The Daily Gamecock

USC alum's book explains importance of gender representation in heavy metal music

<p>Anna Rogers, PhD, a USC alum, pictured with a book she wrote with USC professor Mathieu Deflem, titled “Doing Gender in Heavy Metal: Perceptions on Women in a Hypermasculine Subculture.”</p>

Anna Rogers, PhD, a USC alum, pictured with a book she wrote with USC professor Mathieu Deflem, titled “Doing Gender in Heavy Metal: Perceptions on Women in a Hypermasculine Subculture.”

While sitting in an undergraduate women’s studies class at USC, Anna Rogers read a textbook that mentioned a decline in female music and artists in heavy metal. For her, this had never been the case. 

As a heavy metal fan, this contrasting thought stuck with her for years. She, with the help of USC sociology professor Mathieu Deflem, channeled this feeling into sociological research about the experience and perception of female heavy metal fans. They turned this effort into a book titled "Doing Gender in Heavy Metal: Perceptions on Women in a Hypermasculine Subculture."

Rogers is currently a professor at the University of Georgia. She earned her Ph.D. in sociology from USC in 2019. 

"I hope that (heavy metal fans) can learn something of the sociological relevance of gender, something that is, you know, quite significant,"  Deflem said. "And then I would say ... namely that scholars who are interested in gender will learn ... the world of popular culture can be relevant for their interests, as well."

Rogers paired her undergraduate degree with a woman studies minor. She channeled her interest in the perceptions of women in music culture into an undergraduate distinction thesis on sexism in different genres of music.

Rogers focused on her favorite subgenre of heavy metal, called new metal. Her undergraduate research concluded new metal was no more sexist than other genres of music. After the study's conclusion, Rogers explored more about gender dynamics within heavy metal culture.

The book, published October 2021, offers an "examination of gender issues concerning the evolving place and role of women in the world of heavy metal, according to the book's publishing synopsis. This is derived through interviews conducted with self-identified fans of heavy metal to observe women’s experiences within the subculture. 

Previous perceptions on women in heavy metal culture, like the ones in her class, were not accurate: the heavy metal subculture has become more open to all genders, which she observed firsthand as a member of the heavy metal community. 

Historically, heavy metal has been a genre defined by male icons, like Black Sabbath, Iron Maiden and Metallica. Rogers, however, was a big fan of bands like In This Moment, Butcher Babies and Archenemy, female fronting groups that represent the growth from the traditional narrative of heavy metal as a male-dominated space.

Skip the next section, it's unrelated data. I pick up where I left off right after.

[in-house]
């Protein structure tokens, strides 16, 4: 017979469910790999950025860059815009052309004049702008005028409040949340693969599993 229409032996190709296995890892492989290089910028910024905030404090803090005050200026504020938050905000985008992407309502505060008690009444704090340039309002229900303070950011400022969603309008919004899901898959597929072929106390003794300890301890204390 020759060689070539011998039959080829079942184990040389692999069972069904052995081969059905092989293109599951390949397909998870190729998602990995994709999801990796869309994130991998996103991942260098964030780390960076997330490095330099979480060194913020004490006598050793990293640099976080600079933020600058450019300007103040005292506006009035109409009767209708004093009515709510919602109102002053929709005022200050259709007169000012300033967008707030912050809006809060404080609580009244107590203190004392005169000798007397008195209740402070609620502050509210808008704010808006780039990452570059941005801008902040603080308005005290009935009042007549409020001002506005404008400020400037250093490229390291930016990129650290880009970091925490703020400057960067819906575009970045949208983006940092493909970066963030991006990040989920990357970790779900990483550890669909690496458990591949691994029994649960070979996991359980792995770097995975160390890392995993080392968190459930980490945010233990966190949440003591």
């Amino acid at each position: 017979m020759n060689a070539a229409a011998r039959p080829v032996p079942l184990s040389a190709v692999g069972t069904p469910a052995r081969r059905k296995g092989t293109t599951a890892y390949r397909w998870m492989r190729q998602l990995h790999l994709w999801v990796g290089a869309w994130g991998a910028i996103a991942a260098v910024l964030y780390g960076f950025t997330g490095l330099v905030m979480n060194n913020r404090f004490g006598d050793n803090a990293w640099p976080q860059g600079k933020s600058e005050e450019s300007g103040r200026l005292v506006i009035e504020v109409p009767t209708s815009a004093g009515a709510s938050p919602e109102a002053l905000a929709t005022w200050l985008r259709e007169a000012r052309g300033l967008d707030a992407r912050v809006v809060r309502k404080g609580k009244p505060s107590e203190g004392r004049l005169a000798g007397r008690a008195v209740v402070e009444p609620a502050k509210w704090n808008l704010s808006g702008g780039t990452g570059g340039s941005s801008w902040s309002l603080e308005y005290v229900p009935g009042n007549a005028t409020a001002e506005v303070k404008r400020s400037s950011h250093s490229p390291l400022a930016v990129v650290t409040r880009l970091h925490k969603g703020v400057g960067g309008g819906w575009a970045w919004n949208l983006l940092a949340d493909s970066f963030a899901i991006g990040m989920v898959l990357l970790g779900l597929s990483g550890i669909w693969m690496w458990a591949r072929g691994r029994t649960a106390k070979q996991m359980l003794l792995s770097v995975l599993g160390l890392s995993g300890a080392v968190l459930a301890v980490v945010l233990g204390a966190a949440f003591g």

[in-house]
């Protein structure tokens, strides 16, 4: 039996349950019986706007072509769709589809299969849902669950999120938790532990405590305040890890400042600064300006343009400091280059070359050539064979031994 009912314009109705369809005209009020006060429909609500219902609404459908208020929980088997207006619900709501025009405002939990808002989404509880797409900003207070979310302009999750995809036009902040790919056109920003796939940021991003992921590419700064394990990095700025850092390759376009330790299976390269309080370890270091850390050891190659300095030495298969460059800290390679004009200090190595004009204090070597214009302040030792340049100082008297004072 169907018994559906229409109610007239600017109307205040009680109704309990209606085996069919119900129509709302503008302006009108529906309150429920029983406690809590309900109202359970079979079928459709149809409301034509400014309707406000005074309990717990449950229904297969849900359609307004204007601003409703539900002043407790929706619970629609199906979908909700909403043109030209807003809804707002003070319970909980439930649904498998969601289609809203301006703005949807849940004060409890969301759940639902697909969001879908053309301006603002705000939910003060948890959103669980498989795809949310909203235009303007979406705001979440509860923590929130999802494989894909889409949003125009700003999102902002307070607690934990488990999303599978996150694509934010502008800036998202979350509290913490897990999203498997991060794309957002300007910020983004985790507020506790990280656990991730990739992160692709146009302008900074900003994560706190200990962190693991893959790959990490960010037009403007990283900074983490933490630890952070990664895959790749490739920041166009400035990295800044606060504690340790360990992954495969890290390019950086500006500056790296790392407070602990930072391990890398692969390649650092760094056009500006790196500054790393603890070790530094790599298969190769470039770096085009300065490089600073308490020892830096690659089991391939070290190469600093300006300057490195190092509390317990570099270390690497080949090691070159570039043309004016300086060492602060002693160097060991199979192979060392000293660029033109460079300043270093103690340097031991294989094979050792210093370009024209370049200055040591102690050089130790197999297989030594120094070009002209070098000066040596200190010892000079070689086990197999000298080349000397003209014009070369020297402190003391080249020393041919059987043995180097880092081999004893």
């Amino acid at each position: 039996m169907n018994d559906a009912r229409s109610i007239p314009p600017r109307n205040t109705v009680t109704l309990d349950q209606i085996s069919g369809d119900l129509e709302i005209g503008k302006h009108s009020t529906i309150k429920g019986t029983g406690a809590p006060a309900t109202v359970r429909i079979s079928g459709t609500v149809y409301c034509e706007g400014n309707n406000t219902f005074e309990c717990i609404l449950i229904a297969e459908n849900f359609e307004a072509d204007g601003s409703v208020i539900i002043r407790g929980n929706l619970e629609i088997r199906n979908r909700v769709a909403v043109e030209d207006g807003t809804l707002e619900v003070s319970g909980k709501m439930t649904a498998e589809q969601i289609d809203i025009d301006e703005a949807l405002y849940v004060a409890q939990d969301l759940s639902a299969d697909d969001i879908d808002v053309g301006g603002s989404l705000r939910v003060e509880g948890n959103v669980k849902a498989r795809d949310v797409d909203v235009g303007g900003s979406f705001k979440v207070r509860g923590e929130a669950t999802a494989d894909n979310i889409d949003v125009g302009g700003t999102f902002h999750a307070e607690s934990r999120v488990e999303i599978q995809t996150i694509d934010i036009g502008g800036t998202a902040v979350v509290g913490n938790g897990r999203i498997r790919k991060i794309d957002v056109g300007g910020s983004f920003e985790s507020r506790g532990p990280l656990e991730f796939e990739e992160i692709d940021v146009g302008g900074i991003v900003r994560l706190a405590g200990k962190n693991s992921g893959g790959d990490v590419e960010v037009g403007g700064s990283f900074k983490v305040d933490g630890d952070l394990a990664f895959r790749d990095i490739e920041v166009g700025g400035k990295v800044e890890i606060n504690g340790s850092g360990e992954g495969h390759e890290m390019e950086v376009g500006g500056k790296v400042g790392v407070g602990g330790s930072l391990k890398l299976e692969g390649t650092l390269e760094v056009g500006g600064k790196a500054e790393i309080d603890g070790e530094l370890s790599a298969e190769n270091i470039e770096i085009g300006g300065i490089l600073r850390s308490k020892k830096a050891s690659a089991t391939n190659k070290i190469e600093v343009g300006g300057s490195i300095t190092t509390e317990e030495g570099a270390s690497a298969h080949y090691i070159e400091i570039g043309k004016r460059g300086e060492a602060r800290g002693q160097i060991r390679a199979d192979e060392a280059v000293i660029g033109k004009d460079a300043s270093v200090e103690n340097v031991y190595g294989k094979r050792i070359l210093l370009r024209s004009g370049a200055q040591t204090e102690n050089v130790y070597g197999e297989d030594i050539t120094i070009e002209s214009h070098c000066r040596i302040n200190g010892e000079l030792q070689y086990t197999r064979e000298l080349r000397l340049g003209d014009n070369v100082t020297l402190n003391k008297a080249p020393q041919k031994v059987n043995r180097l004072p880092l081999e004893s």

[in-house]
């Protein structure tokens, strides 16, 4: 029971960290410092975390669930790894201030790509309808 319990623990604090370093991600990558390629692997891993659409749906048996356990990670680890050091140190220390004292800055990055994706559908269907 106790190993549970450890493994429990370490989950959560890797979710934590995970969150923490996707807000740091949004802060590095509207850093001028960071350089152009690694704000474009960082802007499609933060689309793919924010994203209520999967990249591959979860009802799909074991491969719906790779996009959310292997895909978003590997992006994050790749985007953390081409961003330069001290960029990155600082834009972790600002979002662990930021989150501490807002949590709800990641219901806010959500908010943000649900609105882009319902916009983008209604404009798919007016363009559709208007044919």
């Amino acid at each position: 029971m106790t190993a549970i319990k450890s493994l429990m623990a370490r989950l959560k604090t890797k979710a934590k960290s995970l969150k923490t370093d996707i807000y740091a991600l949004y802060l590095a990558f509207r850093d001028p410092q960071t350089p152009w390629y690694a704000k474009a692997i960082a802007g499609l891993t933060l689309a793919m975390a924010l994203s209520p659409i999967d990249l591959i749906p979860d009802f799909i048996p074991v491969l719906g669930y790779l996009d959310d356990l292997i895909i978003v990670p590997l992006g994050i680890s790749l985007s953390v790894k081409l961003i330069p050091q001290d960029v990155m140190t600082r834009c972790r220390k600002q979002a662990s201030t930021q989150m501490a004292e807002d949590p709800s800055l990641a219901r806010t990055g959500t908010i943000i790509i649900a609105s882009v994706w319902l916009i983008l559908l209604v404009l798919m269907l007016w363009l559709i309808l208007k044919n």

“That just was not my experience, as a heavy metal fan and as a hardcore feminist,” Rogers said. 

The book works to correct misperceptions and give an accurate depiction of the heavy metal culture and subgenres. It is also specifically written to appeal to nonacademic heavy metal fans and intentionally structured so that it can be taught in a classroom. She plans to incorporate her book into her introductory sociology curriculum next fall.

According to Rogers, the book discusses the importance of diversity in fanbases and says that having fans of different races, genders, sexualities and socioeconomic levels allows for more artistry and perspectives within a genre of music.

Although heavy metal is often thought of as a niche genre of music, it actually has a diverse fanbase and multi-generational evolution from its time as a male-paved creation. 

Jeremy Polley, an instructor and coordinator of music industry studies at USC's School of Music, said this misunderstanding is evidence that the culture around this music genre is misunderstood. 

Polley said the aggressiveness of heavy metal, such as the pounding guitar and screamed lyrics, can originally be attributed to the reactionary feelings of angst or anxieties of the 1970s. Many heavy metal songs tell science fiction or fantasy stories through lyrics, evoking a sense of escapism for listeners, Polley said. 

The heavy metal scene now openly embraces fans of all genders, Rogers said. Though heavy metal is dominated by male musicians, women have become increasingly represented in metal groups.

Rogers said this is encouraging for female metal fans.

“There’s no reason for certain things to be exclusively for men, or exclusively for women," Rogers said. "When it comes to music, if you like the sound of that music and you’re passionate about it, you should be able to enjoy it, no matter what your identities are.”

- Zane Heinlein contributed to reporting in this article. 


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